Behind The Stonewall

General Bufords and General Reynolds Statues

On McPherson's Ridge - Gettysburg Pennsylvania



About what you are looking at...

(July 1, 1863 - morning) The viewer is standing on McPherson's Ridge, first line of defense of two brigades (Devin and Gamble) of the Cavalry of the Army of the Potomac, fighting dismounted, on July 1st.  Starting with the equestrian statue (Major General John Fulton Reynolds, Commander of the Left Wing, Army of the Potomac) as a reference point, the viewer will be looking east toward the town of Gettysburg.   The road coming toward the viewer is the Chambersburg Pike (modern US Rte. 30) as it crests Seminary Ridge near the position of Lee's Headquarters after the first day's battles.  The Lutheran Theological Seminary can be seen to the right (south) of the pike, and the Cupola from which Brigadier General John Buford (First Cavalry Division, Army of the Potomac) anxiously sought signs of the approach of the Army of Northern Virginia (from the west) and the Infantry of Ist Corps, Army of the Potomac (from the south) is the light colored object just above the tree-line.  As the pan scans toward the south, the McPherson barn, last surviving building of the McPherson farm stands along the pike, with Herbst's woods in the background (scene of Reynolds' death later in the morning, and the counter-attack by the Iron Brigade of Colonel Solomon Meredith.)    Panning more to the southwest, the viewer can see the rear of the statue of Brigadier General John Buford, portrayed as he was looking west toward the advancing Confederates coming off Herr's Ridge, and behind that, the building which is the "West End Guide Station" of the National Park Service.  Looking west along the Chambersburg Pike the viewer sees Herr's Ridge, and in the far distance, the ridge of South Mountain, over which the Army of Northern Virginia advanced.  Between McPherson Ridge, and Herr's Ridge, in the low area is Willoughby Run, a small, shallow stream a few feet in width.  Herr's Ridge was the location where Buford's advanced units first tangled with the infantry of Davis's Brigade of Mississippians (Heth's Division, Hill's Corps [Third], Army of Northern Virginia).  The cannons in this scan are the approximate position of Calef's Battery (three sections of two guns each), which opened fire at the first sign of Confederate troops on Herr's Ridge, and later took on the artillery of Maj. W. J.Pegram's Artillery Battalion of about 20 guns.  Buford formed his line on McPherson's Ridge between 8 and 9 AM, placing 2 regiments south of the Chambersburg Pike, one between the Chambersburg Pike and the Unfinished Railroad Cut (which generally runs nearly parallel to the Chambersburg Pike) and one north of the cut to complete Gamble's Brigade.  Devin's Brigade was formed on the right of Gamble, all four regiments filling a line running north to the Mummasburg Road.  They were engaged with the Confederates in full battle for about an hour from 9:30 to 10:30 AM when relieved by the 1st Division (Brigadier General James Wadsworth) of the Ist Corps, Army of the Potomac.  The bright white object in the far tree line to the north is the Peace Light Memorial on Oak Hill.  The Union line ran north almost to that point.  The Confederates of the 1st Division, (Brigadier General Harry Heth) Third Corps (Major General Ambrose P. Hill) Army of Northern Virginia advanced in line of battle from Herr's Ridge, down the slope to Willoughby Run, and then up the slope to Buford's waiting troopers on McPherson's Ridge.  Buford's men were armed with carbines, which were most likely the single shot, breech loading kind.   Still, their rate of fire initially had the Confederates convinced they were facing at least a division of infantry, not two brigades of cavalry.  Keep in mind, roughly 1,200 men were in each of those  Union brigades, and one quarter of them would be sent to the read to hold the horses of the others, leaving about 900 men to man the lines in each brigade.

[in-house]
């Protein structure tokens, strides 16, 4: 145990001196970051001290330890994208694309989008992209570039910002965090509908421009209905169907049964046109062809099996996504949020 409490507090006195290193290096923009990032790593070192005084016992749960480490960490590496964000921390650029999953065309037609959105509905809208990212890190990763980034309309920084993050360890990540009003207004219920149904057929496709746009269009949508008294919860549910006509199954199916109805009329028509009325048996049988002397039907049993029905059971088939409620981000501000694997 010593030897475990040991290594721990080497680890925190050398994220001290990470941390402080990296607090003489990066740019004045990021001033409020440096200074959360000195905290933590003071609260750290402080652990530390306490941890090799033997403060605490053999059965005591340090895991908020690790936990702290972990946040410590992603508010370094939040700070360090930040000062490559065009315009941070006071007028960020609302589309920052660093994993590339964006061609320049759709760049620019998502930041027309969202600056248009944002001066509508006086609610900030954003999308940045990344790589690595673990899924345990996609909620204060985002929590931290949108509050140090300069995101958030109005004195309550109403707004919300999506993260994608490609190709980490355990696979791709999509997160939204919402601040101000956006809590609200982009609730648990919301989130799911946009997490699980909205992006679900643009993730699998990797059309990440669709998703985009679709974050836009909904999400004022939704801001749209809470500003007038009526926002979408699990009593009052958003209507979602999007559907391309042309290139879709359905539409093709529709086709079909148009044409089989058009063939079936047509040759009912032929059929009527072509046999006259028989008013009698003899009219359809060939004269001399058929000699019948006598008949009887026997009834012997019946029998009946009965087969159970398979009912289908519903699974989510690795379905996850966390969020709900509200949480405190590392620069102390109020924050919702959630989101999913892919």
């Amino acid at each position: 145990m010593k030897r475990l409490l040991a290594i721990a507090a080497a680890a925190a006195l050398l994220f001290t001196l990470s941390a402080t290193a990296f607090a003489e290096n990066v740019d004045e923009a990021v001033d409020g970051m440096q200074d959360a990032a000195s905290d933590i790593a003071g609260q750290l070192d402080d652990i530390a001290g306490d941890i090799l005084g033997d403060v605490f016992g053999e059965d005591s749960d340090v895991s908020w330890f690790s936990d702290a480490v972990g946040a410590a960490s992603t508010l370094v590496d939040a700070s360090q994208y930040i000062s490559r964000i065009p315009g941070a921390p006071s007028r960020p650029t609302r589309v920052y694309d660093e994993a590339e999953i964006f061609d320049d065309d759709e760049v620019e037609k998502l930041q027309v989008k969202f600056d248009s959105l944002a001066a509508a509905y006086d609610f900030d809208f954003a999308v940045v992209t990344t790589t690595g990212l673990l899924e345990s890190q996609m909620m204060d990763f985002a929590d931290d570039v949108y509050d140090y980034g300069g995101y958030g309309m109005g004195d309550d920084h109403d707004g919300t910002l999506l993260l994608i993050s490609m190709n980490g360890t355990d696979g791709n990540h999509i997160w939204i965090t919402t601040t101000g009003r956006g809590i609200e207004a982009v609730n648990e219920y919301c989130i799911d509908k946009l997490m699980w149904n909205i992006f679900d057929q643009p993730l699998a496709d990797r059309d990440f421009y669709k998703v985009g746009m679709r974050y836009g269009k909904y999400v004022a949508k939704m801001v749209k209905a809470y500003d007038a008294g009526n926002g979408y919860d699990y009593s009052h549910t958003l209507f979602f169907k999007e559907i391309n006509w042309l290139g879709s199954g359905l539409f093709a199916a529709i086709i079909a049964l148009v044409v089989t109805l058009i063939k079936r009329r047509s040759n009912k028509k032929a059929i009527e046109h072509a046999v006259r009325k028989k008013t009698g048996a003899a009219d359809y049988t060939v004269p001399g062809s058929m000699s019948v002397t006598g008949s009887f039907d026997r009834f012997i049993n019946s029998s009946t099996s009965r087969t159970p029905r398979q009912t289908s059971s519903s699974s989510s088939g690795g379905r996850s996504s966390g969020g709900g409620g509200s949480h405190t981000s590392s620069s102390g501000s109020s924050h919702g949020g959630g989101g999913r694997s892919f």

Meredith's Division relieved Buford about 10:30, and fought for over an hour before retiring to it's new line in front of the trees along Seminary Ridge. As that happened, though, several regiments of Davis' (Brigadier General Joseph R. Davis, nephew to Confederate President Jefferson Davis) Mississippi Brigade attacked in line of battle, and the concerted effort forced the brigade  of Brigadier General Lysander Cutler (2nd Brigade, 1st Division, Army of the Potomac) to retreat back to a small ridge in front of the trees to the east.  That is Oak Ridge.   Hall's Maine Battery (six guns) replaced Calef's battery, and continued the artillery duel with Pegram's Battalion. As the Union line was retiring to its next line of defense, some of the Mississippi regiments tried to flank the Union lines by sneaking up the Unfinished Railroad Cut.  Taking shelter in its depths, they were trying to get behind the Union lines.  Unfortunately for the Confederates, they were noticed.  Re-forming south of the Chambersburg Pike, the 14th Brooklyn (84th New York Infantry - a Zouave Unit), and the 95th New York of Cutler's Brigade, and the 6th Wisconsin of Meredith's Iron Brigade swung north of the Chambersburg Pike and advanced on the railroad cut.  In it, the 2nd and 42nd Mississippi, and the 55th North Carolina were bunched up.  After a bloody assault, which included the scaling of fences on both sides of the pike, the 42nd Mississippi and the 55th North Carolina were routed, and the 2nd Mississippi was forced to surrender.  (While Dawes accepted the surrender
of the 2nd, the men from that regiment who escaped the action in the railroad cut were re-formed into the regiment, given new colors, and continued to fight at Gettysburg and beyond as the 2nd Mississippi.)

W. G. Davis


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